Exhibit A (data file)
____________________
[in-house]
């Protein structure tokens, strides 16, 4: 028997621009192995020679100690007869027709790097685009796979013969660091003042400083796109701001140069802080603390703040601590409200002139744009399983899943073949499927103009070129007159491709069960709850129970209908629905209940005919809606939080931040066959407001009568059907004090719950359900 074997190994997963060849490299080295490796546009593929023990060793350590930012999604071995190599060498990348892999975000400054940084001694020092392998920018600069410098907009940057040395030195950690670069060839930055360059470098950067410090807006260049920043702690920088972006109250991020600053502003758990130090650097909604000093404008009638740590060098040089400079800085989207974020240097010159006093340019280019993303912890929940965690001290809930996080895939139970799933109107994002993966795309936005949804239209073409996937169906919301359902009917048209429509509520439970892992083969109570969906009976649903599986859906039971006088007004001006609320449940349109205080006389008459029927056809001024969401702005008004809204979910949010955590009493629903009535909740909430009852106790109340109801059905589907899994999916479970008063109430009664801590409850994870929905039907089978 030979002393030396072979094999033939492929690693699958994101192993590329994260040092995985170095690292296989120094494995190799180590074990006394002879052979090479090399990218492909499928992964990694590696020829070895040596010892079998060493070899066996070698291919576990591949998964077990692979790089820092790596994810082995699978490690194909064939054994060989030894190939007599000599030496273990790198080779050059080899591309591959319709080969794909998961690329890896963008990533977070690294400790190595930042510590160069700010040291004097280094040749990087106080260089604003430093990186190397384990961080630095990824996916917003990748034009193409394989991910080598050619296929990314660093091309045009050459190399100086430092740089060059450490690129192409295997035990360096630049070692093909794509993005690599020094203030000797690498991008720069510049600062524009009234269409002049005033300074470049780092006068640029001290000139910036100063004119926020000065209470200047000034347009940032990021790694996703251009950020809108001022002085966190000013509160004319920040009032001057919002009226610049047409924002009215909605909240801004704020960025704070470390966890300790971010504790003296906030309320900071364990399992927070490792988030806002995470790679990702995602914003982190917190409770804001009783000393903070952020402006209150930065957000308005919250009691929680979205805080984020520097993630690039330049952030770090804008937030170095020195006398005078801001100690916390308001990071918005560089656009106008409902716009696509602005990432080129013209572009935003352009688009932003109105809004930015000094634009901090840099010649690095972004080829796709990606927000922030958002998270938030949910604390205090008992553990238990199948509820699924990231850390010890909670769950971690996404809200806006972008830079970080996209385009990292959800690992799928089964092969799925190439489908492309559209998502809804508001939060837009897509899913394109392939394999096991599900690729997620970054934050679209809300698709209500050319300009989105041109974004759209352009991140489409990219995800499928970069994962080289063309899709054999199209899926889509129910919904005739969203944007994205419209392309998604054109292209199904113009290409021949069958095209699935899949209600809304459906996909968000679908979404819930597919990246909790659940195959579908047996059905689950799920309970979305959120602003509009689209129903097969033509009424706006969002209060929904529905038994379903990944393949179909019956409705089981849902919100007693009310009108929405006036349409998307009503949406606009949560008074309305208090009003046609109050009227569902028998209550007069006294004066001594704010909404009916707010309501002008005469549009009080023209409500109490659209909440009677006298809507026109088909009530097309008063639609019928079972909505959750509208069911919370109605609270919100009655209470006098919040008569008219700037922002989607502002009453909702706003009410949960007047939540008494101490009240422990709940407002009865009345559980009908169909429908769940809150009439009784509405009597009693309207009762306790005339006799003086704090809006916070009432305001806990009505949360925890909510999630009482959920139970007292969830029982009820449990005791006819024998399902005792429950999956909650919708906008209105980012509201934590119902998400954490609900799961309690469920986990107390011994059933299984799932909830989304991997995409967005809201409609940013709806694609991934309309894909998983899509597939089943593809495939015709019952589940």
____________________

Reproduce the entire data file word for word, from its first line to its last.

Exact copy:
[in-house]
């Protein structure tokens, strides 16, 4: 028997621009192995020679100690007869027709790097685009796979013969660091003042400083796109701001140069802080603390703040601590409200002139744009399983899943073949499927103009070129007159491709069960709850129970209908629905209940005919809606939080931040066959407001009568059907004090719950359900 074997190994997963060849490299080295490796546009593929023990060793350590930012999604071995190599060498990348892999975000400054940084001694020092392998920018600069410098907009940057040395030195950690670069060839930055360059470098950067410090807006260049920043702690920088972006109250991020600053502003758990130090650097909604000093404008009638740590060098040089400079800085989207974020240097010159006093340019280019993303912890929940965690001290809930996080895939139970799933109107994002993966795309936005949804239209073409996937169906919301359902009917048209429509509520439970892992083969109570969906009976649903599986859906039971006088007004001006609320449940349109205080006389008459029927056809001024969401702005008004809204979910949010955590009493629903009535909740909430009852106790109340109801059905589907899994999916479970008063109430009664801590409850994870929905039907089978 030979002393030396072979094999033939492929690693699958994101192993590329994260040092995985170095690292296989120094494995190799180590074990006394002879052979090479090399990218492909499928992964990694590696020829070895040596010892079998060493070899066996070698291919576990591949998964077990692979790089820092790596994810082995699978490690194909064939054994060989030894190939007599000599030496273990790198080779050059080899591309591959319709080969794909998961690329890896963008990533977070690294400790190595930042510590160069700010040291004097280094040749990087106080260089604003430093990186190397384990961080630095990824996916917003990748034009193409394989991910080598050619296929990314660093091309045009050459190399100086430092740089060059450490690129192409295997035990360096630049070692093909794509993005690599020094203030000797690498991008720069510049600062524009009234269409002049005033300074470049780092006068640029001290000139910036100063004119926020000065209470200047000034347009940032990021790694996703251009950020809108001022002085966190000013509160004319920040009032001057919002009226610049047409924002009215909605909240801004704020960025704070470390966890300790971010504790003296906030309320900071364990399992927070490792988030806002995470790679990702995602914003982190917190409770804001009783000393903070952020402006209150930065957000308005919250009691929680979205805080984020520097993630690039330049952030770090804008937030170095020195006398005078801001100690916390308001990071918005560089656009106008409902716009696509602005990432080129013209572009935003352009688009932003109105809004930015000094634009901090840099010649690095972004080829796709990606927000922030958002998270938030949910604390205090008992553990238990199948509820699924990231850390010890909670769950971690996404809200806006972008830079970080996209385009990292959800690992799928089964092969799925190439489908492309559209998502809804508001939060837009897509899913394109392939394999096991599900690729997620970054934050679209809300698709209500050319300009989105041109974004759209352009991140489409990219995800499928970069994962080289063309899709054999199209899926889509129910919904005739969203944007994205419209392309998604054109292209199904113009290409021949069958095209699935899949209600809304459906996909968000679908979404819930597919990246909790659940195959579908047996059905689950799920309970979305959120602003509009689209129903097969033509009424706006969002209060929904529905038994379903990944393949179909019956409705089981849902919100007693009310009108929405006036349409998307009503949406606009949560008074309305208090009003046609109050009227569902028998209550007069006294004066001594704010909404009916707010309501002008005469549009009080023209409500109490659209909440009677006298809507026109088909009530097309008063639609019928079972909505959750509208069911919370109605609270919100009655209470006098919040008569008219700037922002989607502002009453909702706003009410949960007047939540008494101490009240422990709940407002009865009345559980009908169909429908769940809150009439009784509405009597009693309207009762306790005339006799003086704090809006916070009432305001806990009505949360925890909510999630009482959920139970007292969830029982009820449990005791006819024998399902005792429950999956909650919708906008209105980012509201934590119902998400954490609900799961309690469920986990107390011994059933299984799932909830989304991997995409967005809201409609940013709806694609991934309309894909998983899509597939089943593809495939015709019952589940």